A guest post on the learning journey of self doubt. By: Greg Audino.
Whether it be an hourly occurrence, a daily occurrence, a weekly occurrence or an annual occurrence, self doubt pays each and every one of us a visit at one point or another.
You know what I’m talking about. You’re faced with a new challenge — a lot of the time it doesn’t f*cking matter at all whether you’re excited or terrified by it — and the inner monologue gets going. You focus on those who excel at it, watching them perform with grace. Sure there are also the stragglers who are either new or mediocre, but why watch them? They aren’t dazzling. After all, AVERAGE is a dime a dozen.
But you know what else is a dime a dozen? Perfection. Say what? Yeah.
* Editor's Note: Listen to Justin addressing the topic of mindfulness in Episode 1054 of Optimal Living Daily. If you're a new listener, check out all the shows in the Optimal Living Daily podcast network!
Stop Waiting for Perfection
As far as those living in the now are concerned, perfection is a dime a dozen. It’s everywhere: Oscars, Grammys, ESPYs, Golden Globes, VMAs not to mention a new f*cking top 10 list everywhere you turn. The other day on Facebook I saw The 10 Most Shocking Things You Can Legally Send in the Mail. Who cares?! And who comes up with this sh*t?
Well, the sad truth is that most people care. And because most people are tuning into this stuff, constantly in search of an opportunity to one-up their standards, the bar is being set unreasonably high and we’re tricked into thinking that excellence is the new normal. Given what we’re exposed to, our brains can’t really tell the difference. Can’t blame it.
But what we see and what we believe are what we compare ourselves to. So for most, the prospect of diving into a new challenge now has to go through a screening process during which we first measure ourselves against perfection. This is one of the countless occasions in life in which we don’t have the clarity to think step by step.
By jumping into the idea that perfection is the only acceptable way to perform, which like most things, comes from a need to fit in, all of the beats in between are forgotten about and the idea of being average or God forbid a beginner is, for many people, just not an option. Needless to say, this mentality prevents people from taking challenges, because not being involved is seen as safer than being average. After all, if you haven’t tried, you can’t get knocked for it, right?
Some things will come naturally to you, most others won’t. Underperforming in those other things is a huge part of life…loving yourself when you underperform is an ESSENTIAL part of life. These are facts. We are all average AND we’re all unique. Facing this truth and coming to terms with the fact that your external accomplishments will never add true value to who you are — unless you’re Mother Theresa…probably… — should be a sobering enough thought to realize that there’s no need to doubt yourself, because what you’re about to do more than likely doesn’t matter at all and even if it goes horribly wrong and the nightmare becomes true, I guarantee you will eventually find yourself laughing and smiling again.
Perfection is Subjective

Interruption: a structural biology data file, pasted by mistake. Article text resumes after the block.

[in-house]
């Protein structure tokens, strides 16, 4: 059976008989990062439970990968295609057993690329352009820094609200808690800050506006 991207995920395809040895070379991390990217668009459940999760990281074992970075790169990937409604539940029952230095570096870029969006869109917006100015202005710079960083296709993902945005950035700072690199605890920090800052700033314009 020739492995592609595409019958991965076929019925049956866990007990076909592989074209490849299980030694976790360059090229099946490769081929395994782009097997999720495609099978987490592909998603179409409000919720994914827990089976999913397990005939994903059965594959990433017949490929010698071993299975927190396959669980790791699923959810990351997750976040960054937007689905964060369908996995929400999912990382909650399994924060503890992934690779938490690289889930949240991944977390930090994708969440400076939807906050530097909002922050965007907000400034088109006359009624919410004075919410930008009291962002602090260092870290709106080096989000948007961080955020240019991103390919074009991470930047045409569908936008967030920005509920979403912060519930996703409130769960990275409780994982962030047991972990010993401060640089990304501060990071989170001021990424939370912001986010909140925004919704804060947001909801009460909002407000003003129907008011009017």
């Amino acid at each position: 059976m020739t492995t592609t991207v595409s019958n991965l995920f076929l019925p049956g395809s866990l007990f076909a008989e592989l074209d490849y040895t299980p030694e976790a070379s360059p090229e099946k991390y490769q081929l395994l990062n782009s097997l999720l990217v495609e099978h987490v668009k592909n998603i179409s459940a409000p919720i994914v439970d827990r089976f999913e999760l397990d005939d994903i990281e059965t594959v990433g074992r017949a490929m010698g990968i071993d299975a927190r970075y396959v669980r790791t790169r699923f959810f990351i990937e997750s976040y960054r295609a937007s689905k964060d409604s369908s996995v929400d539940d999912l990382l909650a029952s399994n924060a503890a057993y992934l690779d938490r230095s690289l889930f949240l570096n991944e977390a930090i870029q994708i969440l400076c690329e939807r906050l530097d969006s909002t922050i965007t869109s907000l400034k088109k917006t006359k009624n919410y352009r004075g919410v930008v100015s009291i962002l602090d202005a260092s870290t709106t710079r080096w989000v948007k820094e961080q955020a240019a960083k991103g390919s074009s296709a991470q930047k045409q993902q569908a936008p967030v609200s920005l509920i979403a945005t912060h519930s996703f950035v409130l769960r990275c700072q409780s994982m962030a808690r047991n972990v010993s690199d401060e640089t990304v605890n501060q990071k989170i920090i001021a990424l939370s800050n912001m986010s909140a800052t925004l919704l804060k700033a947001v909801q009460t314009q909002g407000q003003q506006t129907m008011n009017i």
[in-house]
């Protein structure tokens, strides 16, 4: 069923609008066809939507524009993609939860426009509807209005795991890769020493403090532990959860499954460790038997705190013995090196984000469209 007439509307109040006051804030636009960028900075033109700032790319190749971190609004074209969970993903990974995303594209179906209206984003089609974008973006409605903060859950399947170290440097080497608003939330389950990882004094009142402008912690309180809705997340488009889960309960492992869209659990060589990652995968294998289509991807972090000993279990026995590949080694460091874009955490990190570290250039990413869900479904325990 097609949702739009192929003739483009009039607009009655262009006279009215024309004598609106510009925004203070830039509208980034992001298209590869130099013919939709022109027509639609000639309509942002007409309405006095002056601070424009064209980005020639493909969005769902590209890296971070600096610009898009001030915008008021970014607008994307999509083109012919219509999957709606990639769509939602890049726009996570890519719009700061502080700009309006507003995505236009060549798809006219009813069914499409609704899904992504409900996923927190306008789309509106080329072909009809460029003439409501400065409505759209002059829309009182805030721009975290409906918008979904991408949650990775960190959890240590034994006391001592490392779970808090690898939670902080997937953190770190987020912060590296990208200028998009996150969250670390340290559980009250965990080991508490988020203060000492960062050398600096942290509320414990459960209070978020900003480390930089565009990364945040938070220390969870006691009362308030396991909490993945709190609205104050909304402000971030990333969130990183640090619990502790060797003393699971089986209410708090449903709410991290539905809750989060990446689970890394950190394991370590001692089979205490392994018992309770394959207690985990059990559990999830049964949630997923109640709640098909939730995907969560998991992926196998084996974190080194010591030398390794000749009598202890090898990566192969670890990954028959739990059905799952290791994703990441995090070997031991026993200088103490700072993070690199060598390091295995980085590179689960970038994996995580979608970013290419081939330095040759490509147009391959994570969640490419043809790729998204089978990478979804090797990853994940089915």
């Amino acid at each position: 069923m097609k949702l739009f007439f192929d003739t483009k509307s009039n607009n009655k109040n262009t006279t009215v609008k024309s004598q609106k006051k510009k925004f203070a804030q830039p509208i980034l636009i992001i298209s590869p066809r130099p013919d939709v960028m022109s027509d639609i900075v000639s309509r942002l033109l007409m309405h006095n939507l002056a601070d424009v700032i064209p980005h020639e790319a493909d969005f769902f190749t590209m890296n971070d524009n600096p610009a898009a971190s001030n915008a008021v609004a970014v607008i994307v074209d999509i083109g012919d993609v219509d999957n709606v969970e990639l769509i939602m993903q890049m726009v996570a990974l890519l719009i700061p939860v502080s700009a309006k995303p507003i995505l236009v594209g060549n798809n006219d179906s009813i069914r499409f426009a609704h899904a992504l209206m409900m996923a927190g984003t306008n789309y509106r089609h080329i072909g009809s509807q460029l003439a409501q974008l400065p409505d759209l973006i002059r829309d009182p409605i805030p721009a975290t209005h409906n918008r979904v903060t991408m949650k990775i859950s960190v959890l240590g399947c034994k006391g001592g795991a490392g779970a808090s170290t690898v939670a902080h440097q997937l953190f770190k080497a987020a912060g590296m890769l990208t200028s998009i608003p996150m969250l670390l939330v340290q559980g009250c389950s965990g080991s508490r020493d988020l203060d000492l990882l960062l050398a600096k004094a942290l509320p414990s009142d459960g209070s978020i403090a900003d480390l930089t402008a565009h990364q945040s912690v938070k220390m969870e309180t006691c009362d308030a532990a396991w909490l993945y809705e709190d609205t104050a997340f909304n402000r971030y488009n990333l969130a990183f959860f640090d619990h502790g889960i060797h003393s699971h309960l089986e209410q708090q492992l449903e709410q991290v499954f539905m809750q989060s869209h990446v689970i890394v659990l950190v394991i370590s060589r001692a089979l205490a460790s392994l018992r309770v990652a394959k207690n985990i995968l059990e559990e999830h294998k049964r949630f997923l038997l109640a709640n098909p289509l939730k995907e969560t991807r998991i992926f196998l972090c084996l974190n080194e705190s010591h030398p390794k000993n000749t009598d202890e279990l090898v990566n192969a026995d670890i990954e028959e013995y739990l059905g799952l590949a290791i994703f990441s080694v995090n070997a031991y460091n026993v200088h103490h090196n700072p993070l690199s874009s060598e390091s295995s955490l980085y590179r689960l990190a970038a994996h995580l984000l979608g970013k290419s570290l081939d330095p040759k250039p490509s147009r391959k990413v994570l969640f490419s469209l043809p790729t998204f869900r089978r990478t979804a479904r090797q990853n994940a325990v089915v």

“But Greg, what about when other people are involved and it’s not all about me?”
Oh, terrific, I’m so glad you’re thinking about other people.
This kind of fear usually sets in when people are in business, but it can certainly apply to parenting or teaching one anything really. Again it’s the need for perfection getting in the way.
For as much as we are exposed to images of perfection, the part that we conveniently forget to take into consideration is the subjectivity of it. Top athletes, performers, f*cking restaurants, whatever, are constantly striving to be better because that opportunity is always there. The same goes for Jo Schmo who all of a sudden gets a kick in the ass and wants to better himself.
Improvement easily has the potential to be a daily occurrence AND a daily nuisance at the same time, because for as much as you improve, perfection will never really be achieved. It is for this reason that action must come before motivation.
Combat Doubt… By Jumping In
Taking action on your challenges, learning and making moves even for a week already grants you abilities that you can teach to anyone who hasn’t started yet. I can go paint a picture right now and that sh*t isn’t going into any museums but I can certainly teach a child how to paint, they’ll learn something and have a good time. I can’t believe I’m saying this, but lower your standards, guys. Whether you’re trying to guide someone else or just save some little smidge of pride for your ego, it’s not about being the best, or even average. It’s really just about not being very last. And if you’re last, it probably means you’re some kind of inanimate object. So chin up!
I feel like a middle-aged father of five when I say this, but there is never a right time to start. The stars aren’t going to align. You can always help someone AND you can always learn something. You need to make the waves of life assimilate to you, not the other way around.
Ultimately, and I know it’s been repeated all over the place, but the value of jumping in, willing to accept any and all consequences, can’t be stressed enough.
GUEST BLOGGER: Greg Audino is an actor and certified life coach. He creates self-development videos to shine new a new light on many tough subjects we tend to have our minds made up about.